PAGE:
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^Photo by @ramirez35_

Here’s the good news: on Thursday of this week, we start getting more daylight in the afternoon.

The not quite-as-good-news: it’s only a minute more.

On Wednesday, as it had been for the previous 15 days, official sunset was 5:01 p.m. On Tuesday, it was 5:02 p.m. Encouraging for those of us who miss our midweek adventures during the dark winter months, but a mere bone in our quest for more adventure. In fact, for most of us who don’t get off work until 5 or so, we won’t have enough afternoon daylight to do much. Daylight Saving Time kicks in on March 12 (and the sun sets at a workable 7:19 p.m.).

hiking escape

Photo: @gmdmartino

What to do in the meantime? Should we simply be content with outdoor adventure relegated to the weekend?

We should not. And we needn’t be, not when we’ve got 10 perfectly good hours of daylight to play with every day — daylight you can take advantage of by simply allowing yourself to take at least one hour midday during the work week for an outdoor escape.

Now, you may be wondering how you could possibly spare an hour during your busy workday. Ponder this: how are you typically feeling come noon? Sluggish, like you need a nap. Instead, you go out for lunch, after which you feel even more in need of curling up under your desk. How much do you get done when that’s the case? 

The perfect antidote to fatigue, according to research cited by WebMD.com, is exercise.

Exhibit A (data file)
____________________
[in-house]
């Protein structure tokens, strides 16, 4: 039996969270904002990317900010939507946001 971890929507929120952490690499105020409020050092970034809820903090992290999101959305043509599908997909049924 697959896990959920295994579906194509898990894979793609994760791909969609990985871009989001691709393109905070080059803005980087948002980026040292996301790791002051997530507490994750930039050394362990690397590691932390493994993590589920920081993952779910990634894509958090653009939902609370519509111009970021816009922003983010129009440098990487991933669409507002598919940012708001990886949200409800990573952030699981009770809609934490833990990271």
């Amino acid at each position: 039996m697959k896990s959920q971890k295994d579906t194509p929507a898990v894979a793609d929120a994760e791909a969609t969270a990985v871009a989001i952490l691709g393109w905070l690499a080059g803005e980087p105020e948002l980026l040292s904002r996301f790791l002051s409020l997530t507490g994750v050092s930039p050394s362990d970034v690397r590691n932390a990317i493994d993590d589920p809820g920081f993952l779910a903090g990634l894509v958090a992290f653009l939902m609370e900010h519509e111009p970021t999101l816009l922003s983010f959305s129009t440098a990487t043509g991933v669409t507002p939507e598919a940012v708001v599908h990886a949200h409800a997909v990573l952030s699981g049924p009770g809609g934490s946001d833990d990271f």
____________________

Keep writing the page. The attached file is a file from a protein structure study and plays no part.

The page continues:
“More than 90% of the studies showed the same thing,” researcher Patrick O’Connor tells WebMD. “Sedentary people who completed a regular exercise program reported improved fatigue compared to groups that did not exercise. It’s a very consistent effect.”

Exercise in the outdoors carries with it an extra boost of energy: the positive effects of being outdoors are well documented, from improving your outlook (I’ll never get everything done to If I do this and this and this … I might just make it), to improving focus (Squirrel!).

Plus, an outdoor adventure may be closer than you think. Find out by calling up Google Maps and searching for green spots — literal green spots — near where you work. Some may be golf courses or other off-limit spots, but many will be parks and natural areas that you can explore. I managed to identify four hiking escapes within 5 minutes of my Durham office. These include Hollow Rock Nature Park, Sandy Creek Park, Duke’s Al Buehler Cross-Country Trail, and a half dozen access points to Duke Forest. Ten minutes of driving (out and back) gives me 50 minutes to lose myself in these embedded urban escapes.

Be flexible about your escape needs, molding them to fit what’s available. If it’s a greenway of consistent, reliable surface you may want an aerobic speed hike. If it’s a natural area with little in the way of established trails, your escape might be more of a meditative event. A park with a playground? Make it an escape back to childhood — keeping in mind you aren’t as limber as you once were!

If you can carve out a hiking escape more than once a week, all the better. But if it is only once, that mid-week bridge can be huge in helping you weather, both mentally and physically, a time of year that can challenge us in many ways.

 

Joe Miller

About Joe Miller

Joe Miller is the author of four books on outdoor adventure, and writes about health, fitness and the outdoors. Read his blog at GetGoingNC.com.